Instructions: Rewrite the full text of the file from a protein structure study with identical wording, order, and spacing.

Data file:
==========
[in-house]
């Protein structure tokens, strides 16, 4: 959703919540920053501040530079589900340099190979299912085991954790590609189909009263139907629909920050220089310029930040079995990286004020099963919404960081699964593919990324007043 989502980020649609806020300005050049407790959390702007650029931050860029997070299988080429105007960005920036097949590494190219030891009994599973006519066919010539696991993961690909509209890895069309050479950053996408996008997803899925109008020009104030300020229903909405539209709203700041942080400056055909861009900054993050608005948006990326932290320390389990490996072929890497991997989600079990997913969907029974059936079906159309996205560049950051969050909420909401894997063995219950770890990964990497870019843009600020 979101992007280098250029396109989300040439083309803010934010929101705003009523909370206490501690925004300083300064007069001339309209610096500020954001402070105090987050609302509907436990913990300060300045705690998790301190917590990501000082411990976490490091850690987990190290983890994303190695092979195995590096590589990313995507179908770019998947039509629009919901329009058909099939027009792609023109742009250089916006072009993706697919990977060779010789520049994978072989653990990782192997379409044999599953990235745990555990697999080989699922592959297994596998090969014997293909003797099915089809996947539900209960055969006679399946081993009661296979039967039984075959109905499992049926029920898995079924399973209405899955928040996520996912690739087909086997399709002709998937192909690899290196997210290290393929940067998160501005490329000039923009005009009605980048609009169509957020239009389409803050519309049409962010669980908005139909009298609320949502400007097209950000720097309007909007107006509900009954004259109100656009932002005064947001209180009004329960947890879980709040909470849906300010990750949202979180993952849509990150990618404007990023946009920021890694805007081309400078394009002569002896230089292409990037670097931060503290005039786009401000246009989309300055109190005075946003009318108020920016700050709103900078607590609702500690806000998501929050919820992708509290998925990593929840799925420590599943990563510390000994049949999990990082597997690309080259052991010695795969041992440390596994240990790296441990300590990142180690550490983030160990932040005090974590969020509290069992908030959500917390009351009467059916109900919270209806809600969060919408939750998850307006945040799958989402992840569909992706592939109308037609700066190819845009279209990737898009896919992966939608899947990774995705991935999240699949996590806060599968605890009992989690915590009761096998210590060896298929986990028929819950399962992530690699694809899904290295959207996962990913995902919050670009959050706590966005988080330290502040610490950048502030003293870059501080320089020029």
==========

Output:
[in-house]
């Protein structure tokens, strides 16, 4: 959703919540920053501040530079589900340099190979299912085991954790590609189909009263139907629909920050220089310029930040079995990286004020099963919404960081699964593919990324007043 989502980020649609806020300005050049407790959390702007650029931050860029997070299988080429105007960005920036097949590494190219030891009994599973006519066919010539696991993961690909509209890895069309050479950053996408996008997803899925109008020009104030300020229903909405539209709203700041942080400056055909861009900054993050608005948006990326932290320390389990490996072929890497991997989600079990997913969907029974059936079906159309996205560049950051969050909420909401894997063995219950770890990964990497870019843009600020 979101992007280098250029396109989300040439083309803010934010929101705003009523909370206490501690925004300083300064007069001339309209610096500020954001402070105090987050609302509907436990913990300060300045705690998790301190917590990501000082411990976490490091850690987990190290983890994303190695092979195995590096590589990313995507179908770019998947039509629009919901329009058909099939027009792609023109742009250089916006072009993706697919990977060779010789520049994978072989653990990782192997379409044999599953990235745990555990697999080989699922592959297994596998090969014997293909003797099915089809996947539900209960055969006679399946081993009661296979039967039984075959109905499992049926029920898995079924399973209405899955928040996520996912690739087909086997399709002709998937192909690899290196997210290290393929940067998160501005490329000039923009005009009605980048609009169509957020239009389409803050519309049409962010669980908005139909009298609320949502400007097209950000720097309007909007107006509900009954004259109100656009932002005064947001209180009004329960947890879980709040909470849906300010990750949202979180993952849509990150990618404007990023946009920021890694805007081309400078394009002569002896230089292409990037670097931060503290005039786009401000246009989309300055109190005075946003009318108020920016700050709103900078607590609702500690806000998501929050919820992708509290998925990593929840799925420590599943990563510390000994049949999990990082597997690309080259052991010695795969041992440390596994240990790296441990300590990142180690550490983030160990932040005090974590969020509290069992908030959500917390009351009467059916109900919270209806809600969060919408939750998850307006945040799958989402992840569909992706592939109308037609700066190819845009279209990737898009896919992966939608899947990774995705991935999240699949996590806060599968605890009992989690915590009761096998210590060896298929986990028929819950399962992530690699694809899904290295959207996962990913995902919050670009959050706590966005988080330290502040610490950048502030003293870059501080320089020029």